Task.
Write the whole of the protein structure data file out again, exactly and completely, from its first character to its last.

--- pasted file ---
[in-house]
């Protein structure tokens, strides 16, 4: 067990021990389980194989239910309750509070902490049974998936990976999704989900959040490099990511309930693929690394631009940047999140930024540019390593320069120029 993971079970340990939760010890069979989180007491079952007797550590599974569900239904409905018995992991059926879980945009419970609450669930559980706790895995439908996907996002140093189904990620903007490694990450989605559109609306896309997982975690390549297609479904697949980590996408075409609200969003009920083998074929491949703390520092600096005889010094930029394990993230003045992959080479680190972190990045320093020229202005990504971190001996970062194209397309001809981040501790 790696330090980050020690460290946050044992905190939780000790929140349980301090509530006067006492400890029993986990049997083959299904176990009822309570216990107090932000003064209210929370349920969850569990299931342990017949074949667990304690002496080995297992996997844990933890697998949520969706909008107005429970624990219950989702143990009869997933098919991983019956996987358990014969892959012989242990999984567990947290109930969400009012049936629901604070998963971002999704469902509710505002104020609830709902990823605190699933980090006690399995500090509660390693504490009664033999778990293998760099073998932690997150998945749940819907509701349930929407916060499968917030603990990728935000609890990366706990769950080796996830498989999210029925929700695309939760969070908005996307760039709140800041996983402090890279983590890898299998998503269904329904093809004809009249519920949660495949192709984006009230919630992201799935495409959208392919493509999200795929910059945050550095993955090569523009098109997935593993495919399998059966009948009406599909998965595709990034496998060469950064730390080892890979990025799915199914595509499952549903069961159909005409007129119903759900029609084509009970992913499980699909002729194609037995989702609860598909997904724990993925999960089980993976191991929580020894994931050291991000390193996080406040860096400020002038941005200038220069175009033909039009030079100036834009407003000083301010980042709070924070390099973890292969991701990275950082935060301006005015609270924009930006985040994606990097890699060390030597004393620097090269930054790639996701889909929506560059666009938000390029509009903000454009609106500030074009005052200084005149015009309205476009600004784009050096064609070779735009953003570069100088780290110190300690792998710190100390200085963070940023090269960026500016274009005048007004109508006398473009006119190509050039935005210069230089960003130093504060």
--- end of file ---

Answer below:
[in-house]
């Protein structure tokens, strides 16, 4: 067990021990389980194989239910309750509070902490049974998936990976999704989900959040490099990511309930693929690394631009940047999140930024540019390593320069120029 993971079970340990939760010890069979989180007491079952007797550590599974569900239904409905018995992991059926879980945009419970609450669930559980706790895995439908996907996002140093189904990620903007490694990450989605559109609306896309997982975690390549297609479904697949980590996408075409609200969003009920083998074929491949703390520092600096005889010094930029394990993230003045992959080479680190972190990045320093020229202005990504971190001996970062194209397309001809981040501790 790696330090980050020690460290946050044992905190939780000790929140349980301090509530006067006492400890029993986990049997083959299904176990009822309570216990107090932000003064209210929370349920969850569990299931342990017949074949667990304690002496080995297992996997844990933890697998949520969706909008107005429970624990219950989702143990009869997933098919991983019956996987358990014969892959012989242990999984567990947290109930969400009012049936629901604070998963971002999704469902509710505002104020609830709902990823605190699933980090006690399995500090509660390693504490009664033999778990293998760099073998932690997150998945749940819907509701349930929407916060499968917030603990990728935000609890990366706990769950080796996830498989999210029925929700695309939760969070908005996307760039709140800041996983402090890279983590890898299998998503269904329904093809004809009249519920949660495949192709984006009230919630992201799935495409959208392919493509999200795929910059945050550095993955090569523009098109997935593993495919399998059966009948009406599909998965595709990034496998060469950064730390080892890979990025799915199914595509499952549903069961159909005409007129119903759900029609084509009970992913499980699909002729194609037995989702609860598909997904724990993925999960089980993976191991929580020894994931050291991000390193996080406040860096400020002038941005200038220069175009033909039009030079100036834009407003000083301010980042709070924070390099973890292969991701990275950082935060301006005015609270924009930006985040994606990097890699060390030597004393620097090269930054790639996701889909929506560059666009938000390029509009903000454009609106500030074009005052200084005149015009309205476009600004784009050096064609070779735009953003570069100088780290110190300690792998710190100390200085963070940023090269960026500016274009005048007004109508006398473009006119190509050039935005210069230089960003130093504060």